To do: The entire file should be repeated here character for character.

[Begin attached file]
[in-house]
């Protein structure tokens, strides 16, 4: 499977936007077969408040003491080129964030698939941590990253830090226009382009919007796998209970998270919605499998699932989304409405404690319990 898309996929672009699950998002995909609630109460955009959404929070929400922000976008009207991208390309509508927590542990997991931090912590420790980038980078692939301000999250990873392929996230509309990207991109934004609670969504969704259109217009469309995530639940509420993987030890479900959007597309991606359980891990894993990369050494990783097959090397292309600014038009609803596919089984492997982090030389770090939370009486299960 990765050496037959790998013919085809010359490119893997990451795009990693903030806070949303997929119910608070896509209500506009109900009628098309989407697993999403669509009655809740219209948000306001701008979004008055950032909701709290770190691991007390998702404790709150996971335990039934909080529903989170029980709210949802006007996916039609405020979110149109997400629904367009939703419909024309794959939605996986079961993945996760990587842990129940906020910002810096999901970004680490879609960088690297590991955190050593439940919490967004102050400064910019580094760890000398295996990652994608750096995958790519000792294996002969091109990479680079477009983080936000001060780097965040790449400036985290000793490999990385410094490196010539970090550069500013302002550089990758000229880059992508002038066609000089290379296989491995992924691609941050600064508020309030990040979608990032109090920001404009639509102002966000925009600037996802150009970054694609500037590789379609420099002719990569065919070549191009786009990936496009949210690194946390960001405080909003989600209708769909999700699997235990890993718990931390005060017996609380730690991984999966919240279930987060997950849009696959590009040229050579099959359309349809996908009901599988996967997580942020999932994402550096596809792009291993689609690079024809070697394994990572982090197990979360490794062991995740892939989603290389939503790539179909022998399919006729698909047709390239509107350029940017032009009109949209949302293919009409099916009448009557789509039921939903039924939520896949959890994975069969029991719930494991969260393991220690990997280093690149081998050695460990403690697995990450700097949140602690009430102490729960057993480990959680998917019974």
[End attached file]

[in-house]
């Protein structure tokens, strides 16, 4: 499977936007077969408040003491080129964030698939941590990253830090226009382009919007796998209970998270919605499998699932989304409405404690319990 898309996929672009699950998002995909609630109460955009959404929070929400922000976008009207991208390309509508927590542990997991931090912590420790980038980078692939301000999250990873392929996230509309990207991109934004609670969504969704259109217009469309995530639940509420993987030890479900959007597309991606359980891990894993990369050494990783097959090397292309600014038009609803596919089984492997982090030389770090939370009486299960 990765050496037959790998013919085809010359490119893997990451795009990693903030806070949303997929119910608070896509209500506009109900009628098309989407697993999403669509009655809740219209948000306001701008979004008055950032909701709290770190691991007390998702404790709150996971335990039934909080529903989170029980709210949802006007996916039609405020979110149109997400629904367009939703419909024309794959939605996986079961993945996760990587842990129940906020910002810096999901970004680490879609960088690297590991955190050593439940919490967004102050400064910019580094760890000398295996990652994608750096995958790519000792294996002969091109990479680079477009983080936000001060780097965040790449400036985290000793490999990385410094490196010539970090550069500013302002550089990758000229880059992508002038066609000089290379296989491995992924691609941050600064508020309030990040979608990032109090920001404009639509102002966000925009600037996802150009970054694609500037590789379609420099002719990569065919070549191009786009990936496009949210690194946390960001405080909003989600209708769909999700699997235990890993718990931390005060017996609380730690991984999966919240279930987060997950849009696959590009040229050579099959359309349809996908009901599988996967997580942020999932994402550096596809792009291993689609690079024809070697394994990572982090197990979360490794062991995740892939989603290389939503790539179909022998399919006729698909047709390239509107350029940017032009009109949209949302293919009409099916009448009557789509039921939903039924939520896949959890994975069969029991719930494991969260393991220690990997280093690149081998050695460990403690697995990450700097949140602690009430102490729960057993480990959680998917019974």